It was lousy – all she could talk about was food.

That’s a bit more like a semicolon, which is a sort of balance point – we’ll get to those another day. You’ll find that when you let your pet speak, sometimes people can’t tell who’s the pet. But that’s not always a bad thing.

And then there are suspended phrases. These are cases where you could put the phrase in parentheses, but you don’t want it caged up. I see these as like trapezes.

She likes food – sticky stuff especially – and she is very creative with it.

We keep a lot of maple syrup on hand – which we don’t put on pancakes, if you know what I mean – and it gets expensive.

I went to the fridge – we keep the syrup there because it’s quicker to heat it than to chill it – and pulled out two one-litre jugs.

As you can see, all sorts of phrases can go on the trapeze: simple noun phrases, dependent clauses, independent clauses. Just make sure that you have both sides connected with ropes (dashes), or someone’s going to fall:

He poured some on his butt – not hers – which she licked clean.

He poured some on his butt – not hers, which she licked clean.

You can see how a missing rope can lead to remarkable contortions and the wrong person’s butt getting licked.

Sometimes you’ll see two hyphens used in place of a dash: This is what it is — like this. This is a holdover from the days of typewriters, which didn’t have dashes on them. Most people’s word processors will automatically convert double hyphens to dashes.

But don’t use a single hyphen after a word for a dash:

He went roller-blading by himself- she didn’t come.

That’s just sad. It’s like a little chain dangling when there should be someone else attached to it.

One more thing. Usually you don’t have other punctuation like periods and commas right up against a leash, I mean a dash:

We didn’t see which way he went – right or left –, we just saw he was gone.

That used to be acceptable ages ago, but now it’s like socks in sandals. But you can put exclamation marks and question marks against them:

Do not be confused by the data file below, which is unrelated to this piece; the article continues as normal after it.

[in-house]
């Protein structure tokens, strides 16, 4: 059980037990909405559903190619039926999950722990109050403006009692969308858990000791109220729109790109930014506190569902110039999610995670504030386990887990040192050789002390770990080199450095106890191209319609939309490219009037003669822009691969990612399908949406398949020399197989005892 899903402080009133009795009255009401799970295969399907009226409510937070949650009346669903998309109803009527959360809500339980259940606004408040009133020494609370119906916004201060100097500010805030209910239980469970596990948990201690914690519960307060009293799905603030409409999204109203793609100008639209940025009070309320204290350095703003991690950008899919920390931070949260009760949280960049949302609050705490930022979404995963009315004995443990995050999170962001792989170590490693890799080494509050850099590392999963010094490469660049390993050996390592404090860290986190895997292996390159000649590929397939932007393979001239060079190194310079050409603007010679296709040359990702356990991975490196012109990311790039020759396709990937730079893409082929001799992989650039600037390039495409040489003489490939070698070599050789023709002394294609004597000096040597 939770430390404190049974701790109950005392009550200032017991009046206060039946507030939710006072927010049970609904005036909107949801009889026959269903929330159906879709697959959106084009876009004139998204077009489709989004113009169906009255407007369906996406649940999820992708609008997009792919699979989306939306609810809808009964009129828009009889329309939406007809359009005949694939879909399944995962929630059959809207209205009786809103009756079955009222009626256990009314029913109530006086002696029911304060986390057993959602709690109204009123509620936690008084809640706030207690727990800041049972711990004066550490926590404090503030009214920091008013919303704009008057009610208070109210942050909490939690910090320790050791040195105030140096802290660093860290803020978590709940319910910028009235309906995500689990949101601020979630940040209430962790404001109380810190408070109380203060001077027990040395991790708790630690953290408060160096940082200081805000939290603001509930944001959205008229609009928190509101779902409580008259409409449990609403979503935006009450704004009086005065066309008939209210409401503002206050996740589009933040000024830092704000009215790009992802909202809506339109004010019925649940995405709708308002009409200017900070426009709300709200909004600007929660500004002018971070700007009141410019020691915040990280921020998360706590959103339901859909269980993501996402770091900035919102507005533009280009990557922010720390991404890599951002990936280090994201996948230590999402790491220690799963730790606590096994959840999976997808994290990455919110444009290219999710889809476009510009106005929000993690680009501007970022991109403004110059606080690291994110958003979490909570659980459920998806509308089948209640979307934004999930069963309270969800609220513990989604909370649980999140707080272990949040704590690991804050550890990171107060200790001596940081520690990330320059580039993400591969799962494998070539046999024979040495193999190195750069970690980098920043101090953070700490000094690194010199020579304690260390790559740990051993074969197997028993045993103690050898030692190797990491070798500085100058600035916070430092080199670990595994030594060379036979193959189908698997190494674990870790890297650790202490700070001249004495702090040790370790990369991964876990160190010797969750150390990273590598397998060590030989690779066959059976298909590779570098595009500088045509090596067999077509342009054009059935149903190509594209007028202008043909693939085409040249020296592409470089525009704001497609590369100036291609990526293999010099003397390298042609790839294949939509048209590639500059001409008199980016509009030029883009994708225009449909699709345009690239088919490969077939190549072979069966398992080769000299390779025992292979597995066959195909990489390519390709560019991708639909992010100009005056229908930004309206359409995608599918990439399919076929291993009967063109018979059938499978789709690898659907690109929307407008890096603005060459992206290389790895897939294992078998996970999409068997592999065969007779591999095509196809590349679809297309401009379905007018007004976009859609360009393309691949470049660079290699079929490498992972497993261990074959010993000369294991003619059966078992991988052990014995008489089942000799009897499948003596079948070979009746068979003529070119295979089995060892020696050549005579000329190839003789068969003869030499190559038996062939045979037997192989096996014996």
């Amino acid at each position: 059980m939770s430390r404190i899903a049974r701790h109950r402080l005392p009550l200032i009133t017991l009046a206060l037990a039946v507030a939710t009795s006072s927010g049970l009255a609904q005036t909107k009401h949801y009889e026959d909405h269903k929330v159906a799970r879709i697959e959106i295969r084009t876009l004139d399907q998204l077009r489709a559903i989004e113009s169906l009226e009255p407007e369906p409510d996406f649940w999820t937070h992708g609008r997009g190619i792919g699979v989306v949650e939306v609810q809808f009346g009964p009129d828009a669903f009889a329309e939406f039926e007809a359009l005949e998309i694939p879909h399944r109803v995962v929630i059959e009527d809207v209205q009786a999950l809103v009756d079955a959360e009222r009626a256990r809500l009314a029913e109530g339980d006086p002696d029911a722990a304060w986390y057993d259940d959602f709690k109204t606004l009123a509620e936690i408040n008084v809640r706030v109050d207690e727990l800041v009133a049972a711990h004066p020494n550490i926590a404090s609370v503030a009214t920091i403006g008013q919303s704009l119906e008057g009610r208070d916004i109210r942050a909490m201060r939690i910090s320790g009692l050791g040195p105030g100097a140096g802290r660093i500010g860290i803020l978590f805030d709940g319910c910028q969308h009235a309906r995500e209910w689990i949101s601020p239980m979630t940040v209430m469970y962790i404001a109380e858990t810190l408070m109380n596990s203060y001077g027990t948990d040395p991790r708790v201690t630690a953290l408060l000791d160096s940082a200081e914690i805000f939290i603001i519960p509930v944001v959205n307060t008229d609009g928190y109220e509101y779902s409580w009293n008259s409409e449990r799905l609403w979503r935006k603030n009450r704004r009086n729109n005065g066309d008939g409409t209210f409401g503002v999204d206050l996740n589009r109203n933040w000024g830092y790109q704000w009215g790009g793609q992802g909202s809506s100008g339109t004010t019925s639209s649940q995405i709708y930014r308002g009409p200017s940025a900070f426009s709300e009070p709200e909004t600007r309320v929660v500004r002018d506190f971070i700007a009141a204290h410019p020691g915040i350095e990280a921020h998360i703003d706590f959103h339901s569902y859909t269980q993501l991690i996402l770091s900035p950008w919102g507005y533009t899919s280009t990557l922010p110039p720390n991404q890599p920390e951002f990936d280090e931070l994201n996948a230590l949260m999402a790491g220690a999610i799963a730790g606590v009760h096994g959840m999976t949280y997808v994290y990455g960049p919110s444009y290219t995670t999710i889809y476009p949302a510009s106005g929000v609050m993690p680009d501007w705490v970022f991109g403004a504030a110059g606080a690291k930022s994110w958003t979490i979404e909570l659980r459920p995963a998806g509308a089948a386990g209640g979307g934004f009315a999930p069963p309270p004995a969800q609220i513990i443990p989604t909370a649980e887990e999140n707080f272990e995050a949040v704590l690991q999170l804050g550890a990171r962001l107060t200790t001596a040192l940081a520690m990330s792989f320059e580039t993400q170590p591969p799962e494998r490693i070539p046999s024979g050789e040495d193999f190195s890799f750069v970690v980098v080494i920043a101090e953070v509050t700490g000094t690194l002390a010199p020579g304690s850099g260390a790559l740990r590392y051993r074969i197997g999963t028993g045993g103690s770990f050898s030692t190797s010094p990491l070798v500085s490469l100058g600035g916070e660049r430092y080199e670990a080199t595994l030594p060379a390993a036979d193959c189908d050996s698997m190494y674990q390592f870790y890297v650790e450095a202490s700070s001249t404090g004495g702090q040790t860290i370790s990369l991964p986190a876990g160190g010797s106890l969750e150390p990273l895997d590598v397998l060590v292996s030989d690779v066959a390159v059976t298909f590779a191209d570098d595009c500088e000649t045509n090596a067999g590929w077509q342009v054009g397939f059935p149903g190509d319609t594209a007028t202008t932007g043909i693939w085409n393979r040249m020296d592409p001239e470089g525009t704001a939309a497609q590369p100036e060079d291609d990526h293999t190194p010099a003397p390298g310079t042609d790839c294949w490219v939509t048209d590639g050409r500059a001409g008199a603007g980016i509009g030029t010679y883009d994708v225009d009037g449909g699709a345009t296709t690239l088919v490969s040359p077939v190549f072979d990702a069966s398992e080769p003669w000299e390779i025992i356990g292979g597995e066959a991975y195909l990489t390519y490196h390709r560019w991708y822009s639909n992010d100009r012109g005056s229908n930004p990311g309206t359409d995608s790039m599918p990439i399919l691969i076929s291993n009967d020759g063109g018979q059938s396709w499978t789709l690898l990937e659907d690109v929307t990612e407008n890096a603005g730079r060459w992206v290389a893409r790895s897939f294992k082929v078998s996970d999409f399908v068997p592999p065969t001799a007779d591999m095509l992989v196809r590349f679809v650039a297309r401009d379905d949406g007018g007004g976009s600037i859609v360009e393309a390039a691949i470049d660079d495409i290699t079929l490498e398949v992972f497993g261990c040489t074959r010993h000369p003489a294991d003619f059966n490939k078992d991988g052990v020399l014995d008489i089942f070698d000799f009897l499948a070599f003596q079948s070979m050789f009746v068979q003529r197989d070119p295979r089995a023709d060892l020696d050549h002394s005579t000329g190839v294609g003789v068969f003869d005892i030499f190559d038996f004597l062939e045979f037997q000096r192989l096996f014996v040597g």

He saw her leave – where did she go? – but he didn’t realize that the other guy had gone with her – !

You like that last exclamation mark? That’s like having it after three dots. Except three dots are more like a trail of breadcrumbs or dropped clothing. The dash is a real leash that you can follow or tug on.

She ate all day but never got fat… Go figure…!

She was incredibly hot but – but incredibly frigid – !

Warning: putting exclamation marks or question marks right after dashes is not for all contexts. But, then, exclamation marks are not for all contexts. Not in English. The Germans are much freer with them – they use them on all imperatives. Go see for yourself!

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Quotation marks.

Forks and knives and little dishes

by Annie Wei-Yu Kan

Many people find quotation marks troubling. Most people do, in fact. If you meet someone who doesn’t find quotation marks troubling, that person is probably using them wrong.

People who are untroubled by quotation marks tend to be very free-spirited in their usage. This is nice if you think of quotation marks as, oh, I don’t know, like getting multiple piercings for your text. But that’s not what they are for. Not normally.

Consider an example such as this:

My friend John called to say he was having a ‘tapas-style’ pot luck, which he called a “tap luck”. ‘Bring whatever you want,’ he said, ‘as long as it’s in its own dish and can be served in small bits’.

A nice idea for a pot luck, but dodgy punctuation.

There are a few issues with quotation marks. One is whether to use single or double quotes. Another is whether to put punctuation inside or outside the quotation marks. Another is just what you do and don’t put in them.

Since you can’t hear them, it’s hardly surprising that people make a mess of them.

There are two general styles of use for quotation marks: the American style and the British style. One is not superior to the other. The difference is like the difference between the American and British styles of holding silverware.

Please tell me you know the difference between the American and British styles of holding silverware.

Oh, for heaven’s sake. Do try to pretend to be worldly on occasion, won’t you? It’s this:

In Britain, you always hold the fork in the left hand, always always always, and you hold it with the tines pointing downward, so that it spears well but does not scoop.